Dammit

I was so proud.

The PHP Gallery-like project I’m working on involves storing a property about an individual’s gender, but it’s only a metadatum, so it might not be provided.

Now that’s fine, as Microsoft SQL Server can handle tristate “bit” fields, with values of 1, 0 or NULL. As a result, I created a C# enum like so:

namespace Foo.Bar
{
   /// <summary> Enumerator to contain individuals' gender.
   /// </summary>
   /// <remarks>
   /// Where the database provides <c>NULL</c>,
   /// the gender will be set to
   /// <see cref="GenderEnum.GenderUnknown"/>, with a
   /// value of <c>-1</c>
   /// </remarks>
   public enum GenderEnum : int
   {
      /// <summary> Male </summary>
      Male = 0,
      /// <summary> Female </summary>
      Female = 1,
      /// <summary> Gender unknown </summary>
      GenderUnknown = -1   // Int32s can't be null.
   }
}

So far so good. But now I need to be able to push it into a database on update (which was out of scope in the previous phase). That’s fine, but how do I get it to know my -1 is actually a NULL?

Well, I did have the following, and I was particularly proud of that deeply ugly else clause, with three type-casts in one line:

using System.Data.SqlTypes;

public static SqlBoolean GetDbValueFromGender(GenderEnum g)
{
   if (g == GenderEnum.GenderUnknown)
      return SqlBoolean.Null;
   else
      return (SqlBoolean) Boolean.Parse(g.ToString());
}

Initially, I’d even had a fourth typecast in there:

      return (SqlBoolean) (bool) Int32.Parse(g.ToString());

But neither of these works (the latter won’t even compile), as you can’t smoosh an int into a bool. For anyone who cares, the Enum.ToString() call reveals the internal (int) value of the enumeration variable, but as a string, hence the subsequent Parse calls.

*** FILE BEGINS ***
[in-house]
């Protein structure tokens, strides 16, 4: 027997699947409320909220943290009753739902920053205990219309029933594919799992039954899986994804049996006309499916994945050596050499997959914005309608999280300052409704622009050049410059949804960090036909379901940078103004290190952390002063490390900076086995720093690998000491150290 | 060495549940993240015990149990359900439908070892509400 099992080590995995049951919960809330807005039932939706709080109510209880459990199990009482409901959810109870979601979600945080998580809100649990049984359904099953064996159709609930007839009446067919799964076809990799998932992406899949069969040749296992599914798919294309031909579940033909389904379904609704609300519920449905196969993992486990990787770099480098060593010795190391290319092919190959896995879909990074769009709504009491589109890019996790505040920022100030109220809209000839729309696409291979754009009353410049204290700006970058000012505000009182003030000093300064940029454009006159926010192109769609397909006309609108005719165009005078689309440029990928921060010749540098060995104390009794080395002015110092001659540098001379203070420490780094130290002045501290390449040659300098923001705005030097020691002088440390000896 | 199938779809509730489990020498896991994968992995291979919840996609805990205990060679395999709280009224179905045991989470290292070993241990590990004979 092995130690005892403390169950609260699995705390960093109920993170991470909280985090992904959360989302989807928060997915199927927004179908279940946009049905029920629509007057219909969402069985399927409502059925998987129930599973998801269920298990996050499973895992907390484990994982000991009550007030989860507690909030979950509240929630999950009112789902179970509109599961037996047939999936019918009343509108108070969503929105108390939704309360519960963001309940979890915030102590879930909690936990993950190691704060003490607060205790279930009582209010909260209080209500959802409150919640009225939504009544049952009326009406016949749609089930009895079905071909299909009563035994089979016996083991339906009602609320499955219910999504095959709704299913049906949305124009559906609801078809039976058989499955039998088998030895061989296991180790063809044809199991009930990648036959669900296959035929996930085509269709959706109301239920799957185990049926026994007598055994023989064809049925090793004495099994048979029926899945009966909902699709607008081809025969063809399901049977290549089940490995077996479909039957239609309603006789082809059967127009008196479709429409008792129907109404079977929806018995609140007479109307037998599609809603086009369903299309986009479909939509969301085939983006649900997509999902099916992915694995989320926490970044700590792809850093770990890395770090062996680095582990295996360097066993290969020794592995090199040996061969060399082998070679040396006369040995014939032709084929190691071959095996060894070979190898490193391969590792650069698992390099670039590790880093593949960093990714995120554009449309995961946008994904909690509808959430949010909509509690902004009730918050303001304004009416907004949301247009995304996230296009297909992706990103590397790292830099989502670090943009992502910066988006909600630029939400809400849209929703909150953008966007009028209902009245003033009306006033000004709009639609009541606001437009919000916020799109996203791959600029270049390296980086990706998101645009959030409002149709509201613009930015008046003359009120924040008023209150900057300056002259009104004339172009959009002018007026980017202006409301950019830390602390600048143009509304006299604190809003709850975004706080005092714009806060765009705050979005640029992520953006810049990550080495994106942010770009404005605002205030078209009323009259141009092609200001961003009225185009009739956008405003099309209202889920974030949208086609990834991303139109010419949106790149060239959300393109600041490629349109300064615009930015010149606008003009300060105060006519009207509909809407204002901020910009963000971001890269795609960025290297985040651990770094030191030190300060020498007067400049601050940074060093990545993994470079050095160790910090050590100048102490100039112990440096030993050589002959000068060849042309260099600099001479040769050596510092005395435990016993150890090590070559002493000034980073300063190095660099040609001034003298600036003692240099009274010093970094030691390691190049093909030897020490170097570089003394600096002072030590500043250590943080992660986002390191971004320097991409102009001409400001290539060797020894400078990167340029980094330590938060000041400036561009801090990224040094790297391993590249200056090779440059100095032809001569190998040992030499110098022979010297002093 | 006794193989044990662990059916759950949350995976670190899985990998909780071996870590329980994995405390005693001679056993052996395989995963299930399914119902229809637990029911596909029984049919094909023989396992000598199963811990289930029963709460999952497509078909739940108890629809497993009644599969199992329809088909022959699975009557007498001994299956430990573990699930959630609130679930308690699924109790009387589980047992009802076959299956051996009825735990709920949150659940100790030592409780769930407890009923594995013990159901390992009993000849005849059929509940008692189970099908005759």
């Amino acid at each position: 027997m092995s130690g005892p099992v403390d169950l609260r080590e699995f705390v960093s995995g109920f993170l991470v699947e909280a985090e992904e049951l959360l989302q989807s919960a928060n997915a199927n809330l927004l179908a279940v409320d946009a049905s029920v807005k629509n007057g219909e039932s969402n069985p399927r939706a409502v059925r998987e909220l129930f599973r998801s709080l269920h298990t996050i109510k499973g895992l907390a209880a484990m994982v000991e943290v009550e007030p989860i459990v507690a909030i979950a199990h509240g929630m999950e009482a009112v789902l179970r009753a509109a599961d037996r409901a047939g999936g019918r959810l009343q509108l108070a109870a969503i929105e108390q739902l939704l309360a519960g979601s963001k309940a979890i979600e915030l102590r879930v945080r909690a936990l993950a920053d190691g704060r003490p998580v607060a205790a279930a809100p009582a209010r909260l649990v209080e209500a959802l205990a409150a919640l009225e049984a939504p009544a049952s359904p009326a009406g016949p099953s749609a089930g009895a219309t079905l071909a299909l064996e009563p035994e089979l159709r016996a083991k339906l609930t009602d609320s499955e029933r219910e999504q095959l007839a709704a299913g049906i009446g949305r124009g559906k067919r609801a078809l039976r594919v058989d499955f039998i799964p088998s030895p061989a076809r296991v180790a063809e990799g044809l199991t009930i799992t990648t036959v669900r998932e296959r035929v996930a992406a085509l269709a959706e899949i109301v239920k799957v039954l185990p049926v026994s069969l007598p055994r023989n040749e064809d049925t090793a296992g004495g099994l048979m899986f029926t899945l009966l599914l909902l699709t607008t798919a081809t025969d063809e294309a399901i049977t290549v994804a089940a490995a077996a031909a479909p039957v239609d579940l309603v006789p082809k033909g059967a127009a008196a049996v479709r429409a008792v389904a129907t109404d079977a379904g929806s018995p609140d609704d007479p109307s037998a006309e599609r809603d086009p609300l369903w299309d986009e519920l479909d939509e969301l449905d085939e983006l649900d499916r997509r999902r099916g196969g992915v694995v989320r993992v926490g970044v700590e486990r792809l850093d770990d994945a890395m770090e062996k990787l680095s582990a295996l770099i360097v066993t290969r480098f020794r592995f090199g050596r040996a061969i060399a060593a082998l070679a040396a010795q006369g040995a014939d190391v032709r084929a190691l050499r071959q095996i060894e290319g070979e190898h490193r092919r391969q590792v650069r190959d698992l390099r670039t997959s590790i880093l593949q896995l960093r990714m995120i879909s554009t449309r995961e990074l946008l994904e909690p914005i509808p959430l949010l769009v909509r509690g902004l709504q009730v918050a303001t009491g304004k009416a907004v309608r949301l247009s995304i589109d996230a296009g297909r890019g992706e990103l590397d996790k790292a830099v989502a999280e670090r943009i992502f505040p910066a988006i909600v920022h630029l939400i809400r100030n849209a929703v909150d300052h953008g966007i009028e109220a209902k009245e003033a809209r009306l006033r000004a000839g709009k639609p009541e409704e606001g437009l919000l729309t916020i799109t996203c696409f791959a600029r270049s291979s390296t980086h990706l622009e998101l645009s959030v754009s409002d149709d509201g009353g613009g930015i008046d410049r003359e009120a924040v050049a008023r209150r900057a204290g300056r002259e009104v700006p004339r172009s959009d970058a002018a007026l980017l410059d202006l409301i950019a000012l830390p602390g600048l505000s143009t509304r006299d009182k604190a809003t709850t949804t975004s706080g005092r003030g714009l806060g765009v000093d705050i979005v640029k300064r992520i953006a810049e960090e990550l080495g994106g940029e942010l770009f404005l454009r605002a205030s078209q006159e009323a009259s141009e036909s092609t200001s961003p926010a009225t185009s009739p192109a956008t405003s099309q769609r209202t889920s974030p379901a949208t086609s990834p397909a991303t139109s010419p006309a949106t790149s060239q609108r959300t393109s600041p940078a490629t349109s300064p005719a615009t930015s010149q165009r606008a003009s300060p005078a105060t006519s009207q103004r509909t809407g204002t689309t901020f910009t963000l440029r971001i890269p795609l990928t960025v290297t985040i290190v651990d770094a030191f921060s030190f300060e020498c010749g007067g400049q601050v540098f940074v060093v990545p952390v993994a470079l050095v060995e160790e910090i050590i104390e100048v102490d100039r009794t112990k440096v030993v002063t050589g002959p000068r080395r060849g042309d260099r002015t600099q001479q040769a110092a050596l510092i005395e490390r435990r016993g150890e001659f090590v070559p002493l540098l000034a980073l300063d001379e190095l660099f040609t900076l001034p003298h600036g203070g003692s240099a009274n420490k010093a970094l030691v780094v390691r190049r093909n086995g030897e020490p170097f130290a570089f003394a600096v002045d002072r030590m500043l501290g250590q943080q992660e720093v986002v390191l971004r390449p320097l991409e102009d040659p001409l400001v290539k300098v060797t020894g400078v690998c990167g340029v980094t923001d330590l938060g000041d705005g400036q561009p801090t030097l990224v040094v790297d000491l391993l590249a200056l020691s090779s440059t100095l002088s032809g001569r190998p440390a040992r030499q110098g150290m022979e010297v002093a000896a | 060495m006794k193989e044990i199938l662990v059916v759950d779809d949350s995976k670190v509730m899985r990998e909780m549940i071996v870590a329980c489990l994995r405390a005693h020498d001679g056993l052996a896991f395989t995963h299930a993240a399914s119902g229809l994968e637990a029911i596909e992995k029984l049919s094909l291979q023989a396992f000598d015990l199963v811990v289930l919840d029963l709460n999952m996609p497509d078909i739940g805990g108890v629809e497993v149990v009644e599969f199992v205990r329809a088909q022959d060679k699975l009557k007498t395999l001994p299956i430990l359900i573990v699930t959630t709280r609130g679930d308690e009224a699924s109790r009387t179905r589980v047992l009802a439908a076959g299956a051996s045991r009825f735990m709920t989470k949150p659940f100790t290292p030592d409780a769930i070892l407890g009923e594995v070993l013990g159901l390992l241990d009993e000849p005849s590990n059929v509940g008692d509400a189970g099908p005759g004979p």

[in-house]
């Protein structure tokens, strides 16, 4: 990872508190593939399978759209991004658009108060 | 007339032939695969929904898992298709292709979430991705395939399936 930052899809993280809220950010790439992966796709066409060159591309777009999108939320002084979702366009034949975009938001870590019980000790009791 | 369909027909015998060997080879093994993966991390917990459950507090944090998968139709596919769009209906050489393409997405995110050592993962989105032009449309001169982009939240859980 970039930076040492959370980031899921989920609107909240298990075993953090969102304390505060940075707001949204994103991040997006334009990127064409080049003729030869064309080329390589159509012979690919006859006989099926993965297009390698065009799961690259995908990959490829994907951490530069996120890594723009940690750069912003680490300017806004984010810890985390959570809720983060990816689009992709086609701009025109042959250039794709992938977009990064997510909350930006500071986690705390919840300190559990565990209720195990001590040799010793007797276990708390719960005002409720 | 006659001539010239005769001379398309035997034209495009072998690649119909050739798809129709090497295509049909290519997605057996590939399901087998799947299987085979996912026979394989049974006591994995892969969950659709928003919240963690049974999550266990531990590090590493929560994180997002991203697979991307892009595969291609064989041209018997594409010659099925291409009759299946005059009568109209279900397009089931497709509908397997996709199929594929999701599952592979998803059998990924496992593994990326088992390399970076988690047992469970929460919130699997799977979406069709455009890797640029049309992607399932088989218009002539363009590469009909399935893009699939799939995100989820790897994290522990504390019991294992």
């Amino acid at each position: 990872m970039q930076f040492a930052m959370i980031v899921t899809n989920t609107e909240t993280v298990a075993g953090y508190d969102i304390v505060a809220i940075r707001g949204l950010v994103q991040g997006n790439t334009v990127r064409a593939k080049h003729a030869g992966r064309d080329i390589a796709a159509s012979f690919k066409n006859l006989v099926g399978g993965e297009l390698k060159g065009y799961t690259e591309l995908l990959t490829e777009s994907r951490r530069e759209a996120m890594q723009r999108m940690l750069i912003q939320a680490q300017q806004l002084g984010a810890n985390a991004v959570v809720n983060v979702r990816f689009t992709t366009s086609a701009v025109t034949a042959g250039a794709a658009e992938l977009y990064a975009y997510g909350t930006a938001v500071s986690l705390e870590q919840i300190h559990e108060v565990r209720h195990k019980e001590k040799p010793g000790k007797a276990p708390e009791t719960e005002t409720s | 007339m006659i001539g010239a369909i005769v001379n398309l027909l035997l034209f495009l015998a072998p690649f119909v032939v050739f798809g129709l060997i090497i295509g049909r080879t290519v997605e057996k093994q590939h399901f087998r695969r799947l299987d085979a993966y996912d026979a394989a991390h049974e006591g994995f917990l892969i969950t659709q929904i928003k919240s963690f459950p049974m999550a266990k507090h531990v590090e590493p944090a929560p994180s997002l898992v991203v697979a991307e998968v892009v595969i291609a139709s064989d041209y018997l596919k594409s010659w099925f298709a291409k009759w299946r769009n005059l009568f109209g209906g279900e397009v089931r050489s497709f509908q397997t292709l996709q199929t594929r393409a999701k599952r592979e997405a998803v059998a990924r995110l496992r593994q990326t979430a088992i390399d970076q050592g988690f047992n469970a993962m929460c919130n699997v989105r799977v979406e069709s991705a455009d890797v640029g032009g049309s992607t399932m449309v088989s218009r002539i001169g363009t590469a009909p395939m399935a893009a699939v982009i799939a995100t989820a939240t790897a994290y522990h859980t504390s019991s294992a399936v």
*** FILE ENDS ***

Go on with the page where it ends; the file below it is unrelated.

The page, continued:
Rather disappointingly, what I end up with is much less ugly-yet-efficient:

using System.Data.SqlTypes;

/// <summary>
/// Provides a <see cref="System.Data.SqlTypes.SqlBoolean"/>
/// from a <see cref="GenderEnum"/> value.
/// </summary>
/// <remarks>
/// I'm quite proud that this once contained the ugliest line of
/// code I'd ever written, with three type-casts in one line:
/// <code> return (SqlBoolean) Boolean.Parse(g.ToString()); </code>
/// Unfortunately, however, <see cref="Boolean.Parse"/> won't
/// accept integers <c>1</c> and <c>0</c> to
/// return <c>true</c> and <c>false</c>.
/// </remarks>
/// <param name="g">
/// The <see cref="GenderEnum"/> to push into a database.
/// </param>
/// <returns>
/// The <see cref="System.Data.SqlTypes.SqlBoolean"/> for the
/// <see cref="GenderEnum"/>.
/// </returns>
public static SqlBoolean GetDbValueFromGender(GenderEnum g)
{
   if (g == GenderEnum.GenderUnknown)
      return SqlBoolean.Null;
   else if (g == GenderEnum.Female)
      return SqlBoolean.One;
   else
      return SqlBoolean.Zero;
}

So much less satisfying.

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Ymatebwch

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